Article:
Now that I've moaned and groaned a moment let me tell you what I'm up to. Cousin Rich and I have about a dozen or so people in various states of DNA match. Mom and Uncle Sonny are the most solid match and share the most DNA. They both descend from the two oldest daughters of Thomas and Judah Farrell. (You can read the overview of the Farrells and this project here.) Mom tested with 23andMe and Uncle Sonny and his sister Aunt Mary tested with AncestryDNA. Mom has now tested at AncestryDNA too. Rich and I have kept a list of DNA cousins and some have good trees and some don't. One guy is adopted so we don't know how he fits in. But they all have some matching segments shared with Mom and Uncle Sonny.
Mom and Uncle Sonny are our "benchmarks" because they share the most DNA. Here's a look at the chart GEDmatch whipped up for us showing exactly how they share their DNA. Nice, huh?
Chromosome browser from GEDmatch.
As each new DNA cousin popped up an idea kept forming and reforming in my noggin. I could see the relationships and the stream of chromosomes, but a pattern wanted to form but just couldn't. Ever have that happen? Now let me tell you how I stumbled into exactly what I needed.
First, I saw that there were two terms and that I might have confused: chromosome browser and chromosome mapper. What you see above is a chromosome browser. It is a tool that lets you compare the DNA of two or more individuals to see exactly which segments of DNA are shared. You can then introduce a third person into this mix and that's called triangulation. If you have three people sharing exact (or very close) chromosome segments, that's called triangulation and with solid trees for all three and only one shared most recent ancestor, it's a sure bet that the chunk of shared chromosomes came from the shared ancestor.
A chromosome mapper is a spread sheet that shows you which segments on which chromosomes are shared between many people. In this way you can determine which chromosome segments came from which ancestor with even greater confidence. With any sort of luck, you can then know that anyone with those exact segments descends from that same ancestor. Yes, that's right. If an adoptee who knows nothing about his ancestors also shares those specific segments they descend from that common ancestor.
Chromosome mapping spreadsheet using a Kitty Cooper template with our DNA matches.
Thank you, Kitty Cooper!!!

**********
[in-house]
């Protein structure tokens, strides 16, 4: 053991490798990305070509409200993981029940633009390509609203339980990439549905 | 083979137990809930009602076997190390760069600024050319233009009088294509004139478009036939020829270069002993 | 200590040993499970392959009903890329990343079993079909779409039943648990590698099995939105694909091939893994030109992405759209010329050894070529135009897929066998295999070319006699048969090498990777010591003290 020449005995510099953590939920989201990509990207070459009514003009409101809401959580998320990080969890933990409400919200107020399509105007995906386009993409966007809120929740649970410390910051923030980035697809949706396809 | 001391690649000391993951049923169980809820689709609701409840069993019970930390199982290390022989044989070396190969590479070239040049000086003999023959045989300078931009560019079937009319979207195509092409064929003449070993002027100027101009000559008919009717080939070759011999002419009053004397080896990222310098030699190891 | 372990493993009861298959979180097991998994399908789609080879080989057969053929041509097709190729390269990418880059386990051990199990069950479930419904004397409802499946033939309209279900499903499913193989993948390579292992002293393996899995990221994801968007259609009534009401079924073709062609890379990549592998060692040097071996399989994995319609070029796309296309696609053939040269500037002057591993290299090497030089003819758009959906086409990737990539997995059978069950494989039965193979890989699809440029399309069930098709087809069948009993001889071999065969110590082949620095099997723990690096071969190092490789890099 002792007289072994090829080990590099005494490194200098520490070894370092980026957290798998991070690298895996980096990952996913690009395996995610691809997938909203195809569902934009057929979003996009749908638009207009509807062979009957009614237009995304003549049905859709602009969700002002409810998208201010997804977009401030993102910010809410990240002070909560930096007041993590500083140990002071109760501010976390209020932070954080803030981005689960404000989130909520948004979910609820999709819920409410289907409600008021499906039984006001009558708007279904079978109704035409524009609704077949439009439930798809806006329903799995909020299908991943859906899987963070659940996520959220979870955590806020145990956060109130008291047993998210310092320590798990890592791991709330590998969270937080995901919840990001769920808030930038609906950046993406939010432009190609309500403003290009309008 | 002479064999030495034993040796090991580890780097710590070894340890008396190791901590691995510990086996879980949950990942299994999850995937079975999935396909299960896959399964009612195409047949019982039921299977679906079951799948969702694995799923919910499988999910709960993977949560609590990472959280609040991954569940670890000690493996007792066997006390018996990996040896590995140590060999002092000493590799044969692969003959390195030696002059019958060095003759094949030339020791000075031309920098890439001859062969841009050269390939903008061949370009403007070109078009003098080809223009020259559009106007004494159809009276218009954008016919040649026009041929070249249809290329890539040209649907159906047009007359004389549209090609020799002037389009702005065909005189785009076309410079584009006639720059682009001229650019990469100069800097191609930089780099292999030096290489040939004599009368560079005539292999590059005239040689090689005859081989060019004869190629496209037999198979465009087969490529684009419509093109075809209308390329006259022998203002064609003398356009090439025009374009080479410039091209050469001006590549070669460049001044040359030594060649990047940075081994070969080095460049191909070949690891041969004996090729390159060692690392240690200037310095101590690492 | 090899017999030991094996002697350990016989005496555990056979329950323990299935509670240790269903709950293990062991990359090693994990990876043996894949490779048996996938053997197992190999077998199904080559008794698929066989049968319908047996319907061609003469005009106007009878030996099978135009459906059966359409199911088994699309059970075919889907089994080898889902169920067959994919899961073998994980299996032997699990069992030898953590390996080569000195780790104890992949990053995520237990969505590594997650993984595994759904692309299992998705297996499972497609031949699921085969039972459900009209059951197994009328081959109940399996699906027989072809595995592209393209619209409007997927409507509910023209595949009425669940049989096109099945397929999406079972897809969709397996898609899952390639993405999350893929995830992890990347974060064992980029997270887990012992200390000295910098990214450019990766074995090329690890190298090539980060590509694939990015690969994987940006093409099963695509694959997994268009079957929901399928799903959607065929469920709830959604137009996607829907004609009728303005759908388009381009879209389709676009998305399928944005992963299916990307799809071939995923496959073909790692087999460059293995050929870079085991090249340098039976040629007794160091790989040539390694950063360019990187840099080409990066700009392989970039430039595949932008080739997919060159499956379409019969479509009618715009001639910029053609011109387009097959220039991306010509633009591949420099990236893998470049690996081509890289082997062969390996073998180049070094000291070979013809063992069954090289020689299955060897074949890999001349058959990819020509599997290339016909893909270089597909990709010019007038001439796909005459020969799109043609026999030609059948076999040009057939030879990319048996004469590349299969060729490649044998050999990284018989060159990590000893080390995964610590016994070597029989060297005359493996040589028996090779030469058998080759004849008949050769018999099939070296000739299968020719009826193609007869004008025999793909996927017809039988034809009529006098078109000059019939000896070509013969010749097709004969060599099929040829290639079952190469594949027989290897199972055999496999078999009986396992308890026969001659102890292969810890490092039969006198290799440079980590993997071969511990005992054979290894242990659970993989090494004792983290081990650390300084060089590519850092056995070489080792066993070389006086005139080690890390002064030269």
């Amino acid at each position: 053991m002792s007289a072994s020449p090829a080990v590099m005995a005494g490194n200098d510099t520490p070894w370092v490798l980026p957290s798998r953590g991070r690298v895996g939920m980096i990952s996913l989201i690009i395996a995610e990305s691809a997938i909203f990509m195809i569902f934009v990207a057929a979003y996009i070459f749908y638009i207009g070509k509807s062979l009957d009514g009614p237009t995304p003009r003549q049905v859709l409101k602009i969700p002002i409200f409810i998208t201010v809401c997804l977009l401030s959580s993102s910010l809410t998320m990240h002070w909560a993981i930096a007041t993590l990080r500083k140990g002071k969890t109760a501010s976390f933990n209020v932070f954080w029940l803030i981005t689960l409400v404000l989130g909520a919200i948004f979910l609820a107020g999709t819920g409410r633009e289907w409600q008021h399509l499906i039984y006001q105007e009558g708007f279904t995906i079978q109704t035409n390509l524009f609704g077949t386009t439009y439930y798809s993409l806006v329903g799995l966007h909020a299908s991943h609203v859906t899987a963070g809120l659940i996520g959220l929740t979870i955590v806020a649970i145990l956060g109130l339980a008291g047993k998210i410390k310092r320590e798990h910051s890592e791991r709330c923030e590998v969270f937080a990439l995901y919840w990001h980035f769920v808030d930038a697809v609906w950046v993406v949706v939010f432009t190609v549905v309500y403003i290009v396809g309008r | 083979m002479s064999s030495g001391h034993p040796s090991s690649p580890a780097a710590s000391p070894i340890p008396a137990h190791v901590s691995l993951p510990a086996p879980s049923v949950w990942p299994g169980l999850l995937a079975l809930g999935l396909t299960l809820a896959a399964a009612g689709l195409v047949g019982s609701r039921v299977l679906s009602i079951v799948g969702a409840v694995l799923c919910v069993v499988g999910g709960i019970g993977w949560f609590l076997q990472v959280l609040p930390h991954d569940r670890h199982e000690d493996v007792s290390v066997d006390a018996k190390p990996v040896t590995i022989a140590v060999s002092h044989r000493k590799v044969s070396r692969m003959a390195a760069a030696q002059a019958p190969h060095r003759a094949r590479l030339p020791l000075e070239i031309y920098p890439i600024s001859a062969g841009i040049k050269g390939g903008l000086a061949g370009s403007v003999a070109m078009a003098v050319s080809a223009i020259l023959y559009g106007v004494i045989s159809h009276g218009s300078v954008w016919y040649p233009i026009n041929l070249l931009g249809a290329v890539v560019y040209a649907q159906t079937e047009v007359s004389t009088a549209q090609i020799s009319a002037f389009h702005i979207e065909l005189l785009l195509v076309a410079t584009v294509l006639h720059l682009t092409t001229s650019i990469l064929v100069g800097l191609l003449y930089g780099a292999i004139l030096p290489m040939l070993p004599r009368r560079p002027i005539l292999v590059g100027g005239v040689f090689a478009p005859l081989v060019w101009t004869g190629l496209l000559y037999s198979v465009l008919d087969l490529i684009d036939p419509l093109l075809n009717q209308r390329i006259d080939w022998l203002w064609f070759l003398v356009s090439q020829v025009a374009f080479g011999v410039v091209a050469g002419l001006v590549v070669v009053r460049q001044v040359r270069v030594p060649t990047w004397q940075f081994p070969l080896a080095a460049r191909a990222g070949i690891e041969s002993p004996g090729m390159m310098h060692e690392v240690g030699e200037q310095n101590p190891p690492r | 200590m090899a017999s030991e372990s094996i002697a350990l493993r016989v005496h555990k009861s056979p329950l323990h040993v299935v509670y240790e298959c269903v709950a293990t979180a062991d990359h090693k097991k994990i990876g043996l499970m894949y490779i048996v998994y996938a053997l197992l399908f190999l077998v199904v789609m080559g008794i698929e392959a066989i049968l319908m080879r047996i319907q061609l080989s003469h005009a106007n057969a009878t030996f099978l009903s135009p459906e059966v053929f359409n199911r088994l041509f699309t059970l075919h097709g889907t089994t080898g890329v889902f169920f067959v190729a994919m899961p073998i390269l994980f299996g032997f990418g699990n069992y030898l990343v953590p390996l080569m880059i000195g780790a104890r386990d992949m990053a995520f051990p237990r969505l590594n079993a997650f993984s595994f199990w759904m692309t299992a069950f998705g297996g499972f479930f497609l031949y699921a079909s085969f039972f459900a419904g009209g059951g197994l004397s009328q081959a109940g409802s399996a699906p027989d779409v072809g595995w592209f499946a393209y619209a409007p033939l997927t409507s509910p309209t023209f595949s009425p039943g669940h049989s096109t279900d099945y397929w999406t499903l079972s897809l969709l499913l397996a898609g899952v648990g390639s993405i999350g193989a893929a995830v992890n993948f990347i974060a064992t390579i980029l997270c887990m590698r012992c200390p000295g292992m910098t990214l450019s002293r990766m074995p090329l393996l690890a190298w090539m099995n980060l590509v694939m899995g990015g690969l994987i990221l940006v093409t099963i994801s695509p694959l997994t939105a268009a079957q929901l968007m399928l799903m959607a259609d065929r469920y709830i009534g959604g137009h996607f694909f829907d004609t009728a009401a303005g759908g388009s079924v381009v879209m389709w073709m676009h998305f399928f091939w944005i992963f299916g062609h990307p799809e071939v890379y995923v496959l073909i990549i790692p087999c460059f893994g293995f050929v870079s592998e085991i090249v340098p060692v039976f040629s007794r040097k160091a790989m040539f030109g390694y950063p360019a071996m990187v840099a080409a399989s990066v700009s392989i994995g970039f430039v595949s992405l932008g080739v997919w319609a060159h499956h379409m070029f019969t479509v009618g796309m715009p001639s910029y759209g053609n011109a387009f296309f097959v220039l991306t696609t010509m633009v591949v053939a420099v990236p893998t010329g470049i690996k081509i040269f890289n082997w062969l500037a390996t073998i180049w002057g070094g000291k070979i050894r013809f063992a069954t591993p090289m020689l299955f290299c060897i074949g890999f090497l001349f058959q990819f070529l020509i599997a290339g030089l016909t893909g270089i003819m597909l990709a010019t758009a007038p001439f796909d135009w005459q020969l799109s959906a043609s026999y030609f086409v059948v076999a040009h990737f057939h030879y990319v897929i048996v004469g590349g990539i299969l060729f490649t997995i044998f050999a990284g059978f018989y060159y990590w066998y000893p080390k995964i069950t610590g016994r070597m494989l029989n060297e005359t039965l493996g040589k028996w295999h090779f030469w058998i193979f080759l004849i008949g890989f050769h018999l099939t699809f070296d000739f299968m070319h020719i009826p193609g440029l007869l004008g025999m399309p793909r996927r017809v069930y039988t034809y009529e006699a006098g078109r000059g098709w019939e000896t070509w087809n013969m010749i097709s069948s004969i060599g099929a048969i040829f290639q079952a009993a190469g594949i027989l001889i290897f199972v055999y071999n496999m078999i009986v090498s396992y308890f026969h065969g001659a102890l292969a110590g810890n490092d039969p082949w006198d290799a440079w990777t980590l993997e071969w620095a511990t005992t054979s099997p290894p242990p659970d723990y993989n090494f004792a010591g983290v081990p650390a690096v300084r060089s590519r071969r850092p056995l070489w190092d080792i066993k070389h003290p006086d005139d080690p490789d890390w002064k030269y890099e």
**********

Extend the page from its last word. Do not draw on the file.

You need to know that I have never used Excel before, and it kinda scared me. Looked too complicated. Never mind, because I wanted to do this mapping thing so bad I just jumped in the Excel water. I went on ahead and downloaded a template from Kitty Cooper which you can find here. It's the CSV one. I googled how to use Excel and played with it for a while and found out that I could enter any value in a column and then use Sort and Filter on the Home bar to get the numbers in numerical order. Sounds way, way harder than it is. (Cousin Rich is a whiz at spreadsheets and he'll have a good laugh at my expense reading this! He's in Scotland with family playing golf so maybe he'll miss this post.)
Next step was to decide what the column heading should be. You can see the ones I chose but now that I've played with it, think I'll add "number of generations to MRCA" or most recent common ancestor. See post before this for an overview of our requirements and that should tell you why this is important. There are two columns that you don't see here and those are GEDmatch kit number and email. And obviously you can see the attempted redaction of surnames. Not pretty but it works.
There are two names that don't have any MRCA or most recent common ancestor info and they are Stephen and David. One is adopted so he came to our DNA matching party with no tree. What we can now tell him is that he shares some of the DNA that came down to us through the Thomas and Judah Farrell pairing. It could be DNA that came with them from Ireland and thereby came from ancestors "upstream". Or it could have come to him from one of the other of Thomas and Judah's children. We just don't know. But he's real family to us.
The second name without a MCRA has a nice tree and ancestors who lived about 10 to 15 miles from where Thomas and Judah lived in what's now West Virginia. We have yet to find our shared ancestor and connect our trees. He's one of us but we don't know exactly how.
There's more to this spreadsheet than you can see here. I have some names and GEDmatch kit numbers but not too much more than that ... because GEDmatch is what I need right now and it's down. Again. GEDmatch, I love ya but you're about to drive me crazy!
The GEDmatch web site says that they are moving to new servers and once that's done the world will be bright and new because the new servers should increase reliability. It's going to take a couple of weeks. Ugh.
The old railroad overpass on the Potomac River near what was once Magnolia, Vest Virginia, home of the Farrell, House, Hartley, and Biggerstaff families who are the subjects of this DNA study.
The URL for this post is: http://nutsfromthefamilytree.blogspot.com/2014/06/the-thomas-and-judah-farrell-dna.html